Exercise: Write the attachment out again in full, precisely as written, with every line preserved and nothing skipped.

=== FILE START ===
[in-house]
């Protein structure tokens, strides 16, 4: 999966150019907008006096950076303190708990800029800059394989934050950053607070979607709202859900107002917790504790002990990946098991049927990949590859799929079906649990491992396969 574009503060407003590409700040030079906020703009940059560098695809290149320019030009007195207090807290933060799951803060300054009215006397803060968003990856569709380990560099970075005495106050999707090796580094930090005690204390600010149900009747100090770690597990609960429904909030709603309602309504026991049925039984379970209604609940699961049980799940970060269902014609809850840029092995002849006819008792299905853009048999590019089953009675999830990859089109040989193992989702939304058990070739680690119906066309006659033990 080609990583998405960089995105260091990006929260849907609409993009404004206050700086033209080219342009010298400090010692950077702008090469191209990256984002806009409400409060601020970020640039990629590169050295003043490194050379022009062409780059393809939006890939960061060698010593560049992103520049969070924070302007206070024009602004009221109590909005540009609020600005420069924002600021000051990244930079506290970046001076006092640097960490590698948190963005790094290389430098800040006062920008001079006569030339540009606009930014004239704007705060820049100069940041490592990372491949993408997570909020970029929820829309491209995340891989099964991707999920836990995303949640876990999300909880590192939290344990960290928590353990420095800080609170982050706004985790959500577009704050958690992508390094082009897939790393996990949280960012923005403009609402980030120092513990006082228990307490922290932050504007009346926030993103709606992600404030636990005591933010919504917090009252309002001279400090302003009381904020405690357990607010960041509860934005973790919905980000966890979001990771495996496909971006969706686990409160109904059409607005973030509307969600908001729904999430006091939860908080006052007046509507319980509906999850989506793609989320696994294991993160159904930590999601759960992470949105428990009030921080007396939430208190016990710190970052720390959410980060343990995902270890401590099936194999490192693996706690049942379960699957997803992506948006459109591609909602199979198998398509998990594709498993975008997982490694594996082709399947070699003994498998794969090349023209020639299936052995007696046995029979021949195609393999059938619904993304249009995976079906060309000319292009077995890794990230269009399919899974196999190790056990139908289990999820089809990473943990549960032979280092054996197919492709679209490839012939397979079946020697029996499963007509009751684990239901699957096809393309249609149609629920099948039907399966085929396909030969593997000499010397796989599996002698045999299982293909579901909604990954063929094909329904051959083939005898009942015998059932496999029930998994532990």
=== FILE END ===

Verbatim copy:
[in-house]
């Protein structure tokens, strides 16, 4: 999966150019907008006096950076303190708990800029800059394989934050950053607070979607709202859900107002917790504790002990990946098991049927990949590859799929079906649990491992396969 574009503060407003590409700040030079906020703009940059560098695809290149320019030009007195207090807290933060799951803060300054009215006397803060968003990856569709380990560099970075005495106050999707090796580094930090005690204390600010149900009747100090770690597990609960429904909030709603309602309504026991049925039984379970209604609940699961049980799940970060269902014609809850840029092995002849006819008792299905853009048999590019089953009675999830990859089109040989193992989702939304058990070739680690119906066309006659033990 080609990583998405960089995105260091990006929260849907609409993009404004206050700086033209080219342009010298400090010692950077702008090469191209990256984002806009409400409060601020970020640039990629590169050295003043490194050379022009062409780059393809939006890939960061060698010593560049992103520049969070924070302007206070024009602004009221109590909005540009609020600005420069924002600021000051990244930079506290970046001076006092640097960490590698948190963005790094290389430098800040006062920008001079006569030339540009606009930014004239704007705060820049100069940041490592990372491949993408997570909020970029929820829309491209995340891989099964991707999920836990995303949640876990999300909880590192939290344990960290928590353990420095800080609170982050706004985790959500577009704050958690992508390094082009897939790393996990949280960012923005403009609402980030120092513990006082228990307490922290932050504007009346926030993103709606992600404030636990005591933010919504917090009252309002001279400090302003009381904020405690357990607010960041509860934005973790919905980000966890979001990771495996496909971006969706686990409160109904059409607005973030509307969600908001729904999430006091939860908080006052007046509507319980509906999850989506793609989320696994294991993160159904930590999601759960992470949105428990009030921080007396939430208190016990710190970052720390959410980060343990995902270890401590099936194999490192693996706690049942379960699957997803992506948006459109591609909602199979198998398509998990594709498993975008997982490694594996082709399947070699003994498998794969090349023209020639299936052995007696046995029979021949195609393999059938619904993304249009995976079906060309000319292009077995890794990230269009399919899974196999190790056990139908289990999820089809990473943990549960032979280092054996197919492709679209490839012939397979079946020697029996499963007509009751684990239901699957096809393309249609149609629920099948039907399966085929396909030969593997000499010397796989599996002698045999299982293909579901909604990954063929094909329904051959083939005898009942015998059932496999029930998994532990």